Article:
"Number one they have their terms of use, those terms, of course, must conform to the minimum not to violate Ugandan law. And number two; the user must conform to Ugandan law. Now, here you are saying to Google; 'we ask you to take down the following accounts. It is a suggestion which Google has the option to reject. If Google rejects that suggestion, it must look at; does the content being complained of offended Google’s standard policy or terms of use. If the answer is yes, take down the content. If the answer to that is no, then you must find another reason. That other reason is if you have a court order," said Kirunda.  

Human rights lawyer, Nicholas Opiyo says UCC’s attempt is meant to restrict the use of YouTube, a popular alternative platform for politicians such as Kyagulanyi who are denied access to mainstream media.   

Opiyo says that the letter by UCC is indicative that it doesn’t understand how big-tech companies such as Google operate.

“You can’t cite the UCC Act and claim that these big tech companies are in violation of these laws,” he says.

Opiyo says companies such as Google can only act on the basis of legitimate court orders.   

"First of all, the Uganda Communications Commission demonstrates a sincere lack of knowledge on how social media platforms and digital companies work. Digital companies do not enforce Ugandan laws, you cannot cite the UCC Act and claim that these digital companies are in violation of those laws. Digital companies work on the basis of legitimate court orders. In other words, there has to be due process to make the point of breach of the law. UCC has neither subjected managers of these accounts to due process, they have condemned them without hearing. So no digital company is going to take such a letter seriously. It will be put in the dustbin immediately," Opiyo said.

Opiyo also argues that UCC should know that YouTube and other big tech companies are not policemen of content that doesn’t violate community standards on their platform. Such content, he says, doesn’t include legitimate political concerns.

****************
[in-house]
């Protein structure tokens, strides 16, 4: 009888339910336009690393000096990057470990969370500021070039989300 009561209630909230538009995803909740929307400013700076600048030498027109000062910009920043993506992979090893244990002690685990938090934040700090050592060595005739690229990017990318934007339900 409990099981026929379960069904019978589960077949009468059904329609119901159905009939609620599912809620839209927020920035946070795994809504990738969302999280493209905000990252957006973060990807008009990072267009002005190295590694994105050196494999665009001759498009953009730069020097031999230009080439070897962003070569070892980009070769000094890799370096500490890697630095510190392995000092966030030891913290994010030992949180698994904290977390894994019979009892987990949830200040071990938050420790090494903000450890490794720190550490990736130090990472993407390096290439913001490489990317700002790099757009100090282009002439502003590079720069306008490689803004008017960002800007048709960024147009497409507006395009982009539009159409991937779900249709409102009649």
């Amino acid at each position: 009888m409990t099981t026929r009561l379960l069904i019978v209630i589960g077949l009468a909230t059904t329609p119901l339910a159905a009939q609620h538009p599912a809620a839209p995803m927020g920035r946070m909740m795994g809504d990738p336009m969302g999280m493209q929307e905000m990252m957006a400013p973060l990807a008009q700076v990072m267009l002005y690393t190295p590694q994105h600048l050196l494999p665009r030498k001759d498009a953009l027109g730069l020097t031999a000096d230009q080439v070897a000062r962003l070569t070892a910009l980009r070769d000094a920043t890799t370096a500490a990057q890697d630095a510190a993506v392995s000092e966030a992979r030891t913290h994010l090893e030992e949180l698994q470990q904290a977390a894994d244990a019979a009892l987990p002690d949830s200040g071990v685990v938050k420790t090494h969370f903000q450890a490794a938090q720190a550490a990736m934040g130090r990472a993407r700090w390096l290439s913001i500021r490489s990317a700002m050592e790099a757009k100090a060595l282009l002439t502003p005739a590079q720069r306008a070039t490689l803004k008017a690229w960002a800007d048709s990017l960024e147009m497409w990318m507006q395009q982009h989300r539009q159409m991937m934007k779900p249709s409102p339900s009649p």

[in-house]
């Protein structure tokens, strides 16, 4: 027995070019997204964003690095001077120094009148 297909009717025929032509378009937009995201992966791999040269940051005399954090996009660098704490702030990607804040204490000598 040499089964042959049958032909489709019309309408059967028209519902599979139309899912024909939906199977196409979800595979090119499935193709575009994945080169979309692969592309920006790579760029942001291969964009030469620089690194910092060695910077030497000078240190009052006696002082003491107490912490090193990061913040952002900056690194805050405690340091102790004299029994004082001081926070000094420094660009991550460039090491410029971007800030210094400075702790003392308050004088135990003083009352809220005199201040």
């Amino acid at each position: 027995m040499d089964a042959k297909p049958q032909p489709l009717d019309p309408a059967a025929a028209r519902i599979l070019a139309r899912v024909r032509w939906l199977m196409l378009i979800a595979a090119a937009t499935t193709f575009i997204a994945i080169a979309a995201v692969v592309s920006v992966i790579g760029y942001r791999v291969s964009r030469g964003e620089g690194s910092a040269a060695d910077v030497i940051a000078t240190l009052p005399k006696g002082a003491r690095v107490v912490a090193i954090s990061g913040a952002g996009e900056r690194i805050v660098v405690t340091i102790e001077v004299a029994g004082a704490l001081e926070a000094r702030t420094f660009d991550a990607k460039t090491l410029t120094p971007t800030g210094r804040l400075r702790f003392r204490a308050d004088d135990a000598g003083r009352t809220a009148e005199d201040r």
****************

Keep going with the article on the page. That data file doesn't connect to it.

"Youtube and other digital companies say they are not content policemen. They are not going to police content if that content does not violate community standards. Now, community standards do not include banning political statements for as long as the statements are a legitimate political concern, digital companies will always pay a blind eye to it. So I think the actions of UCC is an action in great ignorance but I think also intended to intimidate to restrict both the popular platform for alternative organized for political formations who are denied mainstream space. Chapter 4 Uganda will be writing to Google, inviting Google to disregard the letter of the UCC and say it is a politically motivated attempt and must be ignored," added Opiyo.   

Abdul Salam Waiswa, the head of legal and compliance at UCC that these channels have not registered as required by the law. UCC early this year directed all online publishers to register. Both Opiyo and Kirunda say it doesn’t require the intervention of Google to have the platforms register.   

“Without going to Google, there are enough laws in this country that you can use to go after someone who is not registering. You don’t need to go to Google,” Kirunda says.


-3 #11 The commenter 2020-12-17 14:09
I guarantee you, if the govt paid these tech giants they’d take down those channels in a heartbeat.

These companies are corrupt and have too much power. In the US they take down conservative content everyday for nonsensical reasons and ignore similar content from liberals. As for UCC, they’re an embarrassment.
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+1 #12 Kato Cosma 2020-12-17 14:16
This move was childish for the governmental organisation to make
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+1 #13 Lakwena 2020-12-17 14:19
Quoting Wainanchi:
. ..